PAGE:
Steve Barclay MP: Foreign doctors working in the NHS should be able to speak English to a safe standard: “Every day, thousands of foreign doctors bring their valuable expertise to the NHS and work tirelessly to improve the lives of their patients.  They deserve our praise and gratitude. However, we owe it to patients to ensure that those responsible for their care meet basic linguistic and medical standards before they are allowed to practice.

Strengthening the GMC’s powers to check a doctor’s ability to speak English and enforce sanctions for malpractice across the EU are basic protections which we can no longer afford to overlook. As the events of past weeks have shown, when it comes to regulating for proper standards of care, the stakes are just too high.” Read more:

Paul Goodman: After Rennard, Parliament may seek to bar sexism, with good consequences – and bad ones: “More likely, the Code of Conduct for MPs will be amended to bring bullying and harassment and suchlike clearly within its remit, and the role of the Commissioner for Standards will be beefed up further.  Some consequences of such change are unknown, but one is certain.  More able men who are considering trying to enter the Commons will sniff the wind, and decide that it is not for them – especially those who work in small business or for themselves or in parts of the private sector.  I’m not suggesting that a crackdown on harassment would be wrong (indeed, one is overdue); or that all men who work in private enterprise or want to enter the Commons are able (far from it); or that they are more or less likely to bully or harass than anyone else – only that such change will provide a further disincentive for such people to become MPs.” Read more:

Lord Ashcroft: Liberal Democrats 5% ahead in Eastleigh: “This is the first poll whose fieldwork took place after news broke of two big political stories – the accusations against Lord Rennard, and the loss of Britain’s AAA credit rating. Neither seems to have made a difference: views of the Lib Dems as a party have held up, presumably because politicians behaving badly is hardly news, and Cameron and Osborne remain well ahead of Miliband and Balls when it comes to trust on the economy…Crucially, the Lib Dems are well ahead on “understanding the Eastleigh constituency and representing local people in parliament”. Four in ten of all voters in the seat think this, as do 90% of those who intend to vote for Mr Thornton. Nearly half of voters generally, and two thirds of Lib Dems, say getting the best local MP will be the most important factor in their voting decision.” Read more:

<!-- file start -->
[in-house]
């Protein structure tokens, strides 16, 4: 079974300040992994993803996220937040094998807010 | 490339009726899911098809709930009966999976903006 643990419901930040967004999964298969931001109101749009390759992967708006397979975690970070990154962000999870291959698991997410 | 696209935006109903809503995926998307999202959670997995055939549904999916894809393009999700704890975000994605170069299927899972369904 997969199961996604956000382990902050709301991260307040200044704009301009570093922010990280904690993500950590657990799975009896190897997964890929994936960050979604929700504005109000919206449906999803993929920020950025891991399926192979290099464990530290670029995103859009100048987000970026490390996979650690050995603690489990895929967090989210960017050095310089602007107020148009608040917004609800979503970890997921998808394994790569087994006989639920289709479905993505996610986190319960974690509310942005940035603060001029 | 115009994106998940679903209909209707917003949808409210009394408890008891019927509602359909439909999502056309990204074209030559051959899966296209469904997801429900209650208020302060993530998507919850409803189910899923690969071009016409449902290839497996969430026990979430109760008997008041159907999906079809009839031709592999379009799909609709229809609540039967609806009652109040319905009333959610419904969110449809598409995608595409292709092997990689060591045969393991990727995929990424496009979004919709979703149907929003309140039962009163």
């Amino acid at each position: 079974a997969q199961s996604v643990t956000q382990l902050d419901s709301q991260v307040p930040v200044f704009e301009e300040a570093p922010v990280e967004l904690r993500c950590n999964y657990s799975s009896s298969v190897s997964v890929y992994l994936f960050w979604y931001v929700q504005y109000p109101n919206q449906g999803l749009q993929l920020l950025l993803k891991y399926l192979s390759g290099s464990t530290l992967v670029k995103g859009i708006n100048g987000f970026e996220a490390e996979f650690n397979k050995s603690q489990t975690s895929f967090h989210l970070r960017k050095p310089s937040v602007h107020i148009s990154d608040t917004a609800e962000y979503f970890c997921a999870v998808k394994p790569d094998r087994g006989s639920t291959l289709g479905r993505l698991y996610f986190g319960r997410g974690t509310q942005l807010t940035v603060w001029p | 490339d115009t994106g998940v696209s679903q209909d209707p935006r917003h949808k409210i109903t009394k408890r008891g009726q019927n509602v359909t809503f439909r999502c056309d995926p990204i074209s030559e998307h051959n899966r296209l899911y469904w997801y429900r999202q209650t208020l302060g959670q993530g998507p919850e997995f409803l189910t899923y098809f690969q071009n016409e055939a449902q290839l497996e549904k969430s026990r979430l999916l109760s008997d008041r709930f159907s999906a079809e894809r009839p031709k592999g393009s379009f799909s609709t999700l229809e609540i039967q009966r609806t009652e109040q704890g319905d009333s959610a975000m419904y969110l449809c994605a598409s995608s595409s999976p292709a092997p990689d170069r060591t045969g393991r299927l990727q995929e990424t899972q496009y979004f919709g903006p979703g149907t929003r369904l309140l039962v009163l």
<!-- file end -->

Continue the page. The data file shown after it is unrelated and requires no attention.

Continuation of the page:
Andrew Lilico: Why we lost the AAA and what it means now: “Some of us urged from the start that the government’s forecasts for underlying growth were overly optimistic.  It was possible that, without the Eurozone crisis and if the second phase of QE had started in 2010, as it should have been, growth could have picked up in 2011 and 2012, but even then that would have been unsustainable and inflationary.  We have seen since 2007 that whenever the economy is not actually contracting, inflation goes up to 5% and rising.  If we had had strong growth, that inflation would surely have been even worse (and if we do get recovery now, expect it to be inflationary).  The Eurozone crisis has simply smoothed out slow average growth. Whether in the form of sustained near-stagnation or in the form of boom-and-bust, average annual growth from 2007 to 2017 is unlikely to be much above 1% and may be lower.” Read more:

Harry Phibbs: George Osborne needs to develop an interest in boring spending cuts: “Sooner or later there will have to be real cuts in total state spending. Whatever your views on the politics or morality of tax increases, they just don’t work when it comes to economics. We are at a point where for many specific taxes, (for instance Graham Brady has looked at air Passenger Duty) the probability is that tax revenue would be increased by cutting the tax rate.  And it is fairly clear that increasing the overall tax burden constrains growth and total tax revenue. Cue shroud-waving. Lots of earnest talk about how “painful” cuts are going to be. However the experience of local government, my regular perch on this site, suggests that despair is misplaced. There have been real spending cuts in local government – 8.7% in 2011-12 alone – and this year saw another 3.5% cut . The cuts were preceded with much talk of doom and gloom. Yet satisfaction with council services has increased.” Read more:

Mark Field MP: The deeper discontent beneath the mansion tax debate: “If we are to oppose vigorously a mansion tax, we must rapidly come up with an alternative solution before we cede these contentious and important matters to Labour and the Liberal Democrats. It is not difficult to frame this debate in a distinctly ‘Conservative’ way. The principles that make capitalism work are being warped and it is for our Party to declare that it wishes to address that in order to nourish hard work, aspiration and responsibility. This is not about envious wealth confiscation, rather a government addressing the structural problems that are snuffing out ambition…Enough with public hand wringing and moralising. Ultimately these are issues which politicians are elected to address – we must now change the rules of the game.” Read more:

By Paul Goodman